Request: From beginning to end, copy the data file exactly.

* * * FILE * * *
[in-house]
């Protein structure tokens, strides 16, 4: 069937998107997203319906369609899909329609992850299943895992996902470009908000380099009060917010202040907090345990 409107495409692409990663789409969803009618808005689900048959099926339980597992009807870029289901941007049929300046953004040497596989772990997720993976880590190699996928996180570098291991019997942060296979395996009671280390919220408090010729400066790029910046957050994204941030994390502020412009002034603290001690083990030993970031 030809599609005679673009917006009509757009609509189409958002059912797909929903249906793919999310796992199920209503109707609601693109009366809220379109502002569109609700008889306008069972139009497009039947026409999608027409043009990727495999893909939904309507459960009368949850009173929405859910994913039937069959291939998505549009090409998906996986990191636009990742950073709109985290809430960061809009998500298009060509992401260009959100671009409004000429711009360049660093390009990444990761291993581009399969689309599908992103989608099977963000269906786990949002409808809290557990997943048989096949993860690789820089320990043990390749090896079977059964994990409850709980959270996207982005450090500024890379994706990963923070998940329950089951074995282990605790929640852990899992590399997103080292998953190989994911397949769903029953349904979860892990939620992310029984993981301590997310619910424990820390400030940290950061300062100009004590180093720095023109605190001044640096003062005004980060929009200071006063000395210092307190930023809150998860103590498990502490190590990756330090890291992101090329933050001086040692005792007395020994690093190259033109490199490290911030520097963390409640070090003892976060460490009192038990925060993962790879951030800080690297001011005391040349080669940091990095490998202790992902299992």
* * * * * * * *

[in-house]
């Protein structure tokens, strides 16, 4: 069937998107997203319906369609899909329609992850299943895992996902470009908000380099009060917010202040907090345990 409107495409692409990663789409969803009618808005689900048959099926339980597992009807870029289901941007049929300046953004040497596989772990997720993976880590190699996928996180570098291991019997942060296979395996009671280390919220408090010729400066790029910046957050994204941030994390502020412009002034603290001690083990030993970031 030809599609005679673009917006009509757009609509189409958002059912797909929903249906793919999310796992199920209503109707609601693109009366809220379109502002569109609700008889306008069972139009497009039947026409999608027409043009990727495999893909939904309507459960009368949850009173929405859910994913039937069959291939998505549009090409998906996986990191636009990742950073709109985290809430960061809009998500298009060509992401260009959100671009409004000429711009360049660093390009990444990761291993581009399969689309599908992103989608099977963000269906786990949002409808809290557990997943048989096949993860690789820089320990043990390749090896079977059964994990409850709980959270996207982005450090500024890379994706990963923070998940329950089951074995282990605790929640852990899992590399997103080292998953190989994911397949769903029953349904979860892990939620992310029984993981301590997310619910424990820390400030940290950061300062100009004590180093720095023109605190001044640096003062005004980060929009200071006063000395210092307190930023809150998860103590498990502490190590990756330090890291992101090329933050001086040692005792007395020994690093190259033109490199490290911030520097963390409640070090003892976060460490009192038990925060993962790879951030800080690297001011005391040349080669940091990095490998202790992902299992």